Courses/Computer Science/CPSC 203/CPSC 203 2007Fall L04/CPSC 203 2007Fall L04 Lectures/Lecture 10

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Lecture 10

The purpose of this lecture is to further introduce you to the relational database model in a visual fashion. We will focus on a triad of ideas:

  1. In A Database --- Everything is Abstacted to 2-D tables. ("It's Tables all the way down").
  2. A table represents is a set of values for some object -- identified by the Primary Key. Each row in a table specifies a set of attributes for an "instance" of an object (an individual).
  3. All operations in a database are operations on sets of values.

The objectives of today's class are:

  • House Keeping
    • Text Reading -- Chapter 11
    • Assignment 1 Spreadsheet -- Cell AB34 should be a 0. Email appears twice -- as used in different contexts in the survey.
    • Homework ' -- Try out Freebase. A free online database, available at:\

  • Topics
    • Glossary Review (including Relational DB Meta Model)
    • Triad of Database Ideas.
    • Final Idea -- In a database, the Primary Key identifies each member of a set.
    • The Books Example Database.

Lecture Glossary

  • Set - A set is a collection of unique objects. In databases, everything is in sets and subsets of information. Sets, Subsets, Intersection sets and Union sets were introduced in class via "Venn Diagrams":
  • Table - A row (case) by column (variable) display. An entity that has a group of related records. In Relational Databases, a table if often called a "Relation". It is also called an "Entity".
    • Parent: A Parent-Table or Entity has it's primary key linked to one to many foreign keys in the Child table.
    • Child: A Child-Table or Entity has a foreign key(s) that link it back to one or more Parent Tables. The child tables foreign keys are primary keys in the parent tables.
  • Query – A way of asking questions of a database. In general a query of a table(s) returns a subset of the table(s) for which the query parameters are true. For example, which people in the class listed Google as their most frequently visited website. More formally, a query is a proposition about data extracting a subset of information based on specific requirements using the primary and foreign keys. A query language is used to set up these requests and the query can be repeated at different times for updated information
  • Domain – “Data Type” = accepted values and operations. A set of values of a specific type with allowable operations that can apply to many attributes. Every field or column must be assigned a data type which is a domain (with specific rules) such as:
    • Text
    • Numeric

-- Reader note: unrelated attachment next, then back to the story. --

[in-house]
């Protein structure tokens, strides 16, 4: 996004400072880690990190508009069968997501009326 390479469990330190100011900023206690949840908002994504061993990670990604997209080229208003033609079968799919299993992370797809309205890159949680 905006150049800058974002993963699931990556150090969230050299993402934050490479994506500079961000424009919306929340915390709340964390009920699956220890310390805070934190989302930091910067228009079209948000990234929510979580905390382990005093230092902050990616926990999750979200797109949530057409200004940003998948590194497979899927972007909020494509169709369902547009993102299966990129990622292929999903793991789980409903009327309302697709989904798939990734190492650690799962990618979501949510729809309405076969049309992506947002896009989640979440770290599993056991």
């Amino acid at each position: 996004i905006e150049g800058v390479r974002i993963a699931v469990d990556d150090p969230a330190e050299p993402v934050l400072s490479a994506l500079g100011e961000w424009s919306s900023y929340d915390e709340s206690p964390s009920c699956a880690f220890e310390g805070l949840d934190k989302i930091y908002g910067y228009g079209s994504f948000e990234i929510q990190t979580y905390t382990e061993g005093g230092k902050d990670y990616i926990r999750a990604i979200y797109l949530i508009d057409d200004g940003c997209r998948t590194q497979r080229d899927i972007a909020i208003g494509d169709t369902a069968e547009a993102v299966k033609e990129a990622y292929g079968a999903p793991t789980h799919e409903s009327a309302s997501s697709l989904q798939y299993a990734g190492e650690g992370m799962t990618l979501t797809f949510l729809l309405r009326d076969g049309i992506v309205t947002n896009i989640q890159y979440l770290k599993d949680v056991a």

• Integer
    • Date
    • Hyperlink
  • Attribute – a feature of an entity (object, variables)
  • Entity – an object in the world, which can have many relationships with other entities
  • Relationship – Intersection set of keys for 2 tables. A link between two entities.
  • Join – the relations between entities or Parent Table (on primary key) and Child Table (on foreign key)
    • One-to-One: Ex: a student can only borrow one book
    • One-to-Many: Ex a student can take many courses
    • Many-to-Many: Ex: many students can take many courses. Joins can break down into multiple One-to-Many joins.
  • Key – a unique identifier: data value that makes the row of information completely different from any other row
    • Primary: primary unique id of an instance (case)
    • Foreign: key linked to Primary key of parent table
  • Index - A look up table for a column with repeating values that makes queries on this column more efficient.
  • Referential Integrity -- Put simply, the restriction that no entry in a child table can be made unless the foreign key for that entry matches an existing primary key in the parent table(s). See Wikipedia:
  • Entity Relationship Diagram (ER-D) -- A diagramatic summary of the tables in a database and their relationships. We use a simple version of ER-D in this course -- for more information see
  • Cartesian Product Muliplying each element in one set by every element in another set. In Relational Databases, a cartesian product is the default result of including two tables in a query without a join. For those interested in the math side of this see,

Lecture Concepts

We will cover the following concepts, largely using visual models and a small 'Books' database example.

  • The Relational Database Meta Model -- tells you 'what' a database is in the abstract. It is usually implemented as a set of tables. That is, there is an underlying database (from the meta-model) that keeps track of every specific database you build.
  • More practice on thinking about relational databases in terms of sets.
  • A first look at a very simple relational database on Books.


TIA 3rd Edn: Chapter 11. 462 -- 503

TIA 4th Edn: Chapter 11. pp 484 -- 525


E.F. Codd's original proposal for the Relational Data Model can be found online at: "A Relational Model of Data For Large Shared Data Banks" created the theory behind the modern databases used in large organizations today. While technical -- the introductory parts of the article are accessible to the general lay reader and provide a good introduction to the thinking style needed to "Grok" databases.

  • The Database Relational Model. A Retrospective Review and Analysis. 2001. By C.J. Date
  • Practical Issue in Database Management -- A Reference for the thinking Practioner.2000. By Fabian Pascal
  • The Essence of SQL. A Guide to Learning the Most SQL in the Least Amount of Time. 1996. By David Rozenshtein
  • SQL Visual Quickstart Guide. 2005. By Chris Fehily.